We used the bayesian confidence propagation network, which implements bayesian statistics in a neural network architecture, in the WHO database. The network was used to test reports of clozapine and all other antipsychotic drugs suspected of causing myocarditis or cardiomyopathy against a background of all reports in the database. We calculated the strength of dependency between a drug (or drug group) and adverse reaction using a logarithmic measure of disproportionality called the information component.4 An association between the drug and the reaction was considered significant if the information component minus 2 standard deviations was positive. The value of the information component is based on the number of case reports for drug(s) “x” (Cx); the number of case reports of adverse reaction(s) “y” (Cy); the number of reports of the specific combination (Cxy); and the total number of reports (C). Further details of the methods are available on the BMJ's website.
Myocarditis and cardiomyopathy were reported rarely as suspected adverse drug reactions, accounting for less than 0.1% (2121) of almost 2.5 million reports. The table shows the antipsychotic drugs reported to have caused either myocarditis or cardiomyopathy on two or more occasions. Clozapine has a much higher information component than other antipsychotics together and than the general background database. Most reports predated recent publicity about clozapine. The statistical associations of clozapine with myocarditis and cardiomyopathy individually were also significant. The group of other antipsychotics drugs was significantly associated with myocarditis and cardiomyopathy together (table) and individually compared with the general database, although these associations were much weaker than for clozapine.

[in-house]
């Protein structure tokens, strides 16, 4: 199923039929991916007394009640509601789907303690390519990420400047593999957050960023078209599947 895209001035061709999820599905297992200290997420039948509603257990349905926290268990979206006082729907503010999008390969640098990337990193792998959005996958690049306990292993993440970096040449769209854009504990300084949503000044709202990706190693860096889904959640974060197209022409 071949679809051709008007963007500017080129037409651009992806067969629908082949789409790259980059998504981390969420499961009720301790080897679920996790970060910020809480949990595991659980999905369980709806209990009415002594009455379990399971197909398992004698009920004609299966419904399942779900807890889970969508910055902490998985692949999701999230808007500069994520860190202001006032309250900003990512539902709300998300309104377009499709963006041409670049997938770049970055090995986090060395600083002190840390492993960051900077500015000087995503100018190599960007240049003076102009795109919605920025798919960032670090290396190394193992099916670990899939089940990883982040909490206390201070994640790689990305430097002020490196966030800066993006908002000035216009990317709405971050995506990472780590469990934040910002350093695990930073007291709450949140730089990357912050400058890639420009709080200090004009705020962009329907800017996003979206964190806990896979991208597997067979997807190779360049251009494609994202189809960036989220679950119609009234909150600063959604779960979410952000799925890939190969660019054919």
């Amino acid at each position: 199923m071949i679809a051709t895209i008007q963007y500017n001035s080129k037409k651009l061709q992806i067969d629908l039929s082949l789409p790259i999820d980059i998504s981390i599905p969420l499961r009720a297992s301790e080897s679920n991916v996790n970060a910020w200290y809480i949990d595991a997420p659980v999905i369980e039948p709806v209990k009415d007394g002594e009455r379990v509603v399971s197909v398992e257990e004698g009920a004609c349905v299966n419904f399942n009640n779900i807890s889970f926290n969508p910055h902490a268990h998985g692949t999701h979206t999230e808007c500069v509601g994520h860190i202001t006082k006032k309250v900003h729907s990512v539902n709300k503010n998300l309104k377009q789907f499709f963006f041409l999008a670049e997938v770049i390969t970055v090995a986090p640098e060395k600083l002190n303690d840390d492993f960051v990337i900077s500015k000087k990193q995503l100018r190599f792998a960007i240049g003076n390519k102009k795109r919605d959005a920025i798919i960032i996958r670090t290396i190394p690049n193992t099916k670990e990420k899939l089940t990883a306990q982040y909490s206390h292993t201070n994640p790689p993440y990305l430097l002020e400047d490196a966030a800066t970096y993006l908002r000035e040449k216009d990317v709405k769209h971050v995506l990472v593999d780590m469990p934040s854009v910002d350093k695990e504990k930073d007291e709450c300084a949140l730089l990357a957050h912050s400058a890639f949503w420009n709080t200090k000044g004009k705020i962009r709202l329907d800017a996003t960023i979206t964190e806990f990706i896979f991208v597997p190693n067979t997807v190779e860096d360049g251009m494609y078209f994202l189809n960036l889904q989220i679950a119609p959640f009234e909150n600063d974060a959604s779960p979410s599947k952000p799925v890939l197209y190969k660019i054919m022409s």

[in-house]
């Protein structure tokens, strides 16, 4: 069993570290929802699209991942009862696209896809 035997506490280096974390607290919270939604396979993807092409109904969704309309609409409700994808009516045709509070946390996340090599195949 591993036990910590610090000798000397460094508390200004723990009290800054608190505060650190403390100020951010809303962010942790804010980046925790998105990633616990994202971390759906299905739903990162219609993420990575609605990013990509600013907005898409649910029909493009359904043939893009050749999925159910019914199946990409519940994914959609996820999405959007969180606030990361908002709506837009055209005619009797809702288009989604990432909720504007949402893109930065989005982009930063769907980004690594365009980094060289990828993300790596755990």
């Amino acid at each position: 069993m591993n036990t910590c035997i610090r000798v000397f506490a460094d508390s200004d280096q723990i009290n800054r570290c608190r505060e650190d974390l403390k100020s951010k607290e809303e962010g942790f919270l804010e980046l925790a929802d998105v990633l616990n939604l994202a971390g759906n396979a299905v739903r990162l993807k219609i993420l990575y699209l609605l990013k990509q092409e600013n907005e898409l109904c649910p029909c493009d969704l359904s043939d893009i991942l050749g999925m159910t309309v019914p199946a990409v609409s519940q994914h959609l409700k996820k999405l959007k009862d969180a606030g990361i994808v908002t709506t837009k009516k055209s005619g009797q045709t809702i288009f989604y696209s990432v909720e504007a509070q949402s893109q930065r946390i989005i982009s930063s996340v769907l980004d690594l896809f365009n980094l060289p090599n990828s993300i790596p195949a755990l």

Chlorpromazine, lithium, and fluphenazine were significantly associated with myocarditis and cardiomyopathy. The 16 cases with risperidone were not more than expected given the high overall reporting of the drug in the database. Chlorpromazine was also significantly associated with myocarditis and cardiomyopathy separately. Lithium, fluphenazine, and risperidone were significantly associated with cardiomyopathy but not myocarditis. In contrast, haloperidol was associated with myocarditis but not cardiomyopathy.
Our analysis suggests that antipsychotic drugs other than clozapine may be associated with myocarditis and cardiomyopathy. The findings may have three explanations. The conditions for which antipsychotics are used could be risk factors for myocarditis and cardiomyopathy; the antipsychotic drug could be an innocent bystander; or there may be a causal association. Despite patients taking clozapine being intensively monitored for agranulocytosis, the former two are unlikely explanations for the strong relation between clozapine and myocarditis and cardiomyopathy.5 The association with clozapine cannot be explained by coprescribed drugs. In some of the cases in the other antipsychotics group the patient was also taking clozapine or non-antipsychotic drugs known to cause myocarditis or cardiomyopathy. However, standardised clinical evaluation6 shows that there were sufficient cases with adequate documentation and apparent lack of confounding to constitute a signal for cardiomyopathy or myocarditis in the other antipsychotics identified above.